Home > Brian's Blogs, Prayer > Stealing Prayers, part 2

Stealing Prayers, part 2

If prayer is personal communication with God, then what role does praying another person’s prayer play in that communication?  It seems a little impersonal.  What is the benefit?

David deSilva answers this question by going back to basics: what is prayer?  He says,

“Prayers easily become “wish lists” of things we would like to receive or see happen in the circumstances around us.  But what does God want to see happen in you?  What is God’s agenda as you approach God in prayer?  Liturgical prayers, such as those found in the Book of Common Prayer, have much to teach us about this agenda, directing our prayers and desires toward God’s agenda.”

I certainly think deSilva is on to something here.  There is no question that in my personal and corporate experience with prayer, the default mode (to the tune of about 90% in my estimation) of prayer is intercession.  Our prayer is primarily composed of asking God for stuff.  And more than not the stuff we ask for is a change in personal or familial circumstances.  Where is the praise?  Where is the confession?  Where is the silence and listening?  Perhaps this is why we don’t have more answered prayer!  Back to deSilva…

“The problem with unanswered prayer is often not a lack of faith on our part or a lack of concern on God’s part, but, as James diagnosed, asking wrongly (Jas 4:2-3).  Praying is not about getting God to give us what we want; it is about learning to want what God wants to give.”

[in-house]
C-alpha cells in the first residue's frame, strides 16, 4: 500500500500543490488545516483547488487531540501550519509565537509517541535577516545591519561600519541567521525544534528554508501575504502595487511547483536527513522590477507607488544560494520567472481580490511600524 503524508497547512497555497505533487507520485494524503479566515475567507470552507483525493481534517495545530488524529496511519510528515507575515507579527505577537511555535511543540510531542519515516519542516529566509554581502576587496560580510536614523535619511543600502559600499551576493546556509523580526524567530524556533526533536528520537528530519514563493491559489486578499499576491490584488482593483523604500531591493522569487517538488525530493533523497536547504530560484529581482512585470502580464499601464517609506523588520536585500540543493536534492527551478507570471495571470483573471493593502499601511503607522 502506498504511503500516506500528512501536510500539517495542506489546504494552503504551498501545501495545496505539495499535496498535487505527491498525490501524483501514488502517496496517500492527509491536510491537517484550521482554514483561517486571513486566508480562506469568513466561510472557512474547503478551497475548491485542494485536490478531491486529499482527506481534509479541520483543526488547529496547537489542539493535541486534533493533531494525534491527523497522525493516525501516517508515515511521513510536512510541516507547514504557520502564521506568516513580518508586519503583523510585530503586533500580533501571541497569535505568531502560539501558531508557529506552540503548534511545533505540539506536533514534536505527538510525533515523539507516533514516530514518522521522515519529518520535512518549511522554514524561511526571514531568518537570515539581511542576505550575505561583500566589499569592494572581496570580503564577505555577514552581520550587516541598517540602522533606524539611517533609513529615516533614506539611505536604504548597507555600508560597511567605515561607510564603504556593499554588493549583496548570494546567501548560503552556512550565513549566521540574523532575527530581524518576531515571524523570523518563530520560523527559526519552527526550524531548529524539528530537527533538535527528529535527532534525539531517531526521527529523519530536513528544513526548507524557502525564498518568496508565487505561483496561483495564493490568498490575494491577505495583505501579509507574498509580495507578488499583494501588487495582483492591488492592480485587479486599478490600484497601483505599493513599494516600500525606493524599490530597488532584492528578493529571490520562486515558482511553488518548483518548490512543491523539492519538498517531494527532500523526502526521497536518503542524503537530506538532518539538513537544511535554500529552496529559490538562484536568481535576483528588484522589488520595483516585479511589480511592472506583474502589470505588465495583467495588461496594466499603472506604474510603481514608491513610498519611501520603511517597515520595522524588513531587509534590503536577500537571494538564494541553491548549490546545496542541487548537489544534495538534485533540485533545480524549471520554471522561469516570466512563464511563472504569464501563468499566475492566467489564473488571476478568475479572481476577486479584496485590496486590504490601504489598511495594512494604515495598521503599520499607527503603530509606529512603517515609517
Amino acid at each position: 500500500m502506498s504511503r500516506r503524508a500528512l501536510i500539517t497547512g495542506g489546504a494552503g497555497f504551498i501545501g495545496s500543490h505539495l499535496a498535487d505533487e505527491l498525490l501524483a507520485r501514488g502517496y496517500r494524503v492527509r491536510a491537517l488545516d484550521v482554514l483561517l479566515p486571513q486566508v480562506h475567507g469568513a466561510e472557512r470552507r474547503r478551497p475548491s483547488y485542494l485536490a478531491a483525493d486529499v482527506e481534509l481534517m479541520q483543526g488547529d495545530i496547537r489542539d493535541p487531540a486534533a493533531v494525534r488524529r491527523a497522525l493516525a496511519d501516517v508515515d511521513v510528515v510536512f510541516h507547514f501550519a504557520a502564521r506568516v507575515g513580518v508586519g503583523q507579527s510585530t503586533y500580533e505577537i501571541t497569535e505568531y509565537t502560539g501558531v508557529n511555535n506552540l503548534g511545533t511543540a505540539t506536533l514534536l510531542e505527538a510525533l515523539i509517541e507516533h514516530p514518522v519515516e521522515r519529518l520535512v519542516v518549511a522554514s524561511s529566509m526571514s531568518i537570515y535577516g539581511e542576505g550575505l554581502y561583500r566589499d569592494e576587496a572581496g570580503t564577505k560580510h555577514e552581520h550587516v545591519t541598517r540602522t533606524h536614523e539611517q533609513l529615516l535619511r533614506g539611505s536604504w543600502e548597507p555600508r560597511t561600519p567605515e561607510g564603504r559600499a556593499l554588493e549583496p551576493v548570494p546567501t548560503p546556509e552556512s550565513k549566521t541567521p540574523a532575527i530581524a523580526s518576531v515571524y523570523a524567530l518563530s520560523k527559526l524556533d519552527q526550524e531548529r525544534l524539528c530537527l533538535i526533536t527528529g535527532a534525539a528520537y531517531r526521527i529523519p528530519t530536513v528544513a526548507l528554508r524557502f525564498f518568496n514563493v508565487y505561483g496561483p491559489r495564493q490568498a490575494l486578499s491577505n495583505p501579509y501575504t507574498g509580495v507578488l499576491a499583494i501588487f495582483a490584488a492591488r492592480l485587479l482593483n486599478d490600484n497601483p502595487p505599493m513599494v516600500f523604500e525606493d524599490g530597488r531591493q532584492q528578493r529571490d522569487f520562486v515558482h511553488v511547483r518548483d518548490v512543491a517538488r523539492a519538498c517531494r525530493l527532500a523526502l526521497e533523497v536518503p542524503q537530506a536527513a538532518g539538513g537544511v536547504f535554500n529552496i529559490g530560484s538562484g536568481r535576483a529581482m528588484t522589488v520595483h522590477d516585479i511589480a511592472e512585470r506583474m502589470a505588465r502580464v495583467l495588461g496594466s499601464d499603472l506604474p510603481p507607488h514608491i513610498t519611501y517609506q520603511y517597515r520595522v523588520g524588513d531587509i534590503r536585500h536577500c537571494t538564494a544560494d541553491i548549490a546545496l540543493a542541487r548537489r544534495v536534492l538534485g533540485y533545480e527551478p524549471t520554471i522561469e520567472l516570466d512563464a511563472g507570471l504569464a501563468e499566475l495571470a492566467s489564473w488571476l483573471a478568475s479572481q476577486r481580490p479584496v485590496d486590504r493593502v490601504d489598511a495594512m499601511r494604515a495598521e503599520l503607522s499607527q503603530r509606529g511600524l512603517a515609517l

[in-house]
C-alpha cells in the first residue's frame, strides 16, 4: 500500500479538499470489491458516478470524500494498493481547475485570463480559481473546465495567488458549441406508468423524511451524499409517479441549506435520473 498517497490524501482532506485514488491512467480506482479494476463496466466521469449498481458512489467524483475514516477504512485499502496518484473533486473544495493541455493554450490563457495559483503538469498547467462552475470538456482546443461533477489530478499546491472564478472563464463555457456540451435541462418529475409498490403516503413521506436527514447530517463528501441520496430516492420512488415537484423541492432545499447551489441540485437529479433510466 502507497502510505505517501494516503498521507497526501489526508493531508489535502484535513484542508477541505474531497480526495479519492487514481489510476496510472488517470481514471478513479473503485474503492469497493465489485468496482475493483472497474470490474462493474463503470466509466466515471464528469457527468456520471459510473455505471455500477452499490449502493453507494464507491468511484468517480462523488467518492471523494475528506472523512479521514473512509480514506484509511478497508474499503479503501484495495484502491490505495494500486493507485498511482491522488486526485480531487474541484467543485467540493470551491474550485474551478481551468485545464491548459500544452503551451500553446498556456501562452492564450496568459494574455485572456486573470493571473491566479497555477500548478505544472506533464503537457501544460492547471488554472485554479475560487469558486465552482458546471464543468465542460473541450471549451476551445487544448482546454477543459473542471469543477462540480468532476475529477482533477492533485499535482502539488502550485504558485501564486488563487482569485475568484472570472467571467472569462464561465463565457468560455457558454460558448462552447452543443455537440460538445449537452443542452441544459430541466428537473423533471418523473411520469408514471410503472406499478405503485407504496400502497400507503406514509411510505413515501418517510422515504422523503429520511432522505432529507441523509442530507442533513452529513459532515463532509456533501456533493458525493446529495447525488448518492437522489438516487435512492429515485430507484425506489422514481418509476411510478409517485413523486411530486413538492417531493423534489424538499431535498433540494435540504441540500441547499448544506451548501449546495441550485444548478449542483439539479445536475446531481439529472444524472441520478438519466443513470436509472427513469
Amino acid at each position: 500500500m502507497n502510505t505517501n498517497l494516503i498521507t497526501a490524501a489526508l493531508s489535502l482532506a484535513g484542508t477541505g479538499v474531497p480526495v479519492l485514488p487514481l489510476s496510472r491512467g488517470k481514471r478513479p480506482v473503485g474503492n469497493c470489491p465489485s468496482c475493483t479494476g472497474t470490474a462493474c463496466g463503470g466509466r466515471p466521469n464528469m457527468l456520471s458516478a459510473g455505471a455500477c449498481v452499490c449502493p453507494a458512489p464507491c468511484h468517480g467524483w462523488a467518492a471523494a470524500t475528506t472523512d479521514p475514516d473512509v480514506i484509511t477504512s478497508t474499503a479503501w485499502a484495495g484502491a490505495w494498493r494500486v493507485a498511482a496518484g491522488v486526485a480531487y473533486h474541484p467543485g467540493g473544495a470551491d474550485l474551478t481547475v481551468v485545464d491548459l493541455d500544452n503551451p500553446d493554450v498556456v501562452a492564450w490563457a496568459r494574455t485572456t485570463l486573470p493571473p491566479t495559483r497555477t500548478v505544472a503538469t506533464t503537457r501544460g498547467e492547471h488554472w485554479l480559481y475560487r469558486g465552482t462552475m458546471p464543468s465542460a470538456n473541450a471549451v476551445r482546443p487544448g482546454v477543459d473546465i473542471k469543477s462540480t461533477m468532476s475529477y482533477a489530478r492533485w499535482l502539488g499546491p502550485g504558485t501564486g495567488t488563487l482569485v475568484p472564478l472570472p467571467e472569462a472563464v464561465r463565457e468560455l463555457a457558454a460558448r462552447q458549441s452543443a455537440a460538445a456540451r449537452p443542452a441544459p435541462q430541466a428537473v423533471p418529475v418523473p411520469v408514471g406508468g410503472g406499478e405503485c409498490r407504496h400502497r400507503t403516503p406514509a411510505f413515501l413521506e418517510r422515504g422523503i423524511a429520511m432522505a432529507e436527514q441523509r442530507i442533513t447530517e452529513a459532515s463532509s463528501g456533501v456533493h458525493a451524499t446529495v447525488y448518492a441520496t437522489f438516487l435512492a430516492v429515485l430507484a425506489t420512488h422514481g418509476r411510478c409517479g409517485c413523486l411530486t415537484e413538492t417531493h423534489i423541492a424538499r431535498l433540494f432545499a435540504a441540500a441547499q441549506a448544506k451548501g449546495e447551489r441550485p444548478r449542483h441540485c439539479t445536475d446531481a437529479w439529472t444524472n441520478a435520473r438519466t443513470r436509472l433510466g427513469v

That is a sentence that is worth reading over and over again.  It may even become a prayer that leads to confession!!!

But what about “stealing prayers”?  How does praying another person’s prayer help overcome these concerns?

“Liturgical prayer is one means by which the Church helps us to ask rightly: “So that we may obtain our petitions, make us to ask such things as will please you” (Prayer Book of the Episcopal Church).  Liturgical prayers help trim away what is self-serving in our conversation with God and open our minds and hearts to the full range of what God desires to work in us, among us, and through us.”

deSilva provides an example of something called the “Collect of the Day.” (full disclosure: never heard of it before).  He explains, “a “collect” is a prayer that seeks to gather up and express the petitions of the assembled worshipers, inviting them to make this the focus of their individual longings and prayers.  Where we might come before God with our private agendas, the Collect of the Day can facilitate God’s invasion into our lives with his agenda, particularly if we “take it home,” as it were, and use it as a basis for reflection, examination, and prayer.”

Here is an example of a “Collect of the Day:”

Almighty God, give us grace to cast away the works of darkness, and put on the armor of light, now in the time of this mortal life in which your Son Jesus Christ came to visit us in great humility; that in the last day, when he shall come again in his glorious majesty to judge both the living and the dead, we may rise to the life immortal.

deSilva believes that the Collect calls us to self-examination: what works of darkness are manifesting themselves in my attitudes, ambitions, speech, and behaviors?  What is at work in me behind these manifestations, about which I need to seek God’s intervention?

The Collect also “calls me to a new attentiveness and orientation as I return to my work and relationships, to guard against pursuing my own goals in any such way as makes room for the works of darkness, only seeking to do as much as can be done comfortably while wearing the armor of light.”

Finally, deSilva says that the Collect teaches humility by taking us to Christ and the humility of “his mortal life.”

Obviously the benefits of which deSilva speaks require time of silent reflection.  All of this can’t happen simply if the Collect is said by rote. Rather, it must be said, chewed upon, and consumed so that it becomes a part of us and our lives.  In this sense, even stealing prayers is a discipline.

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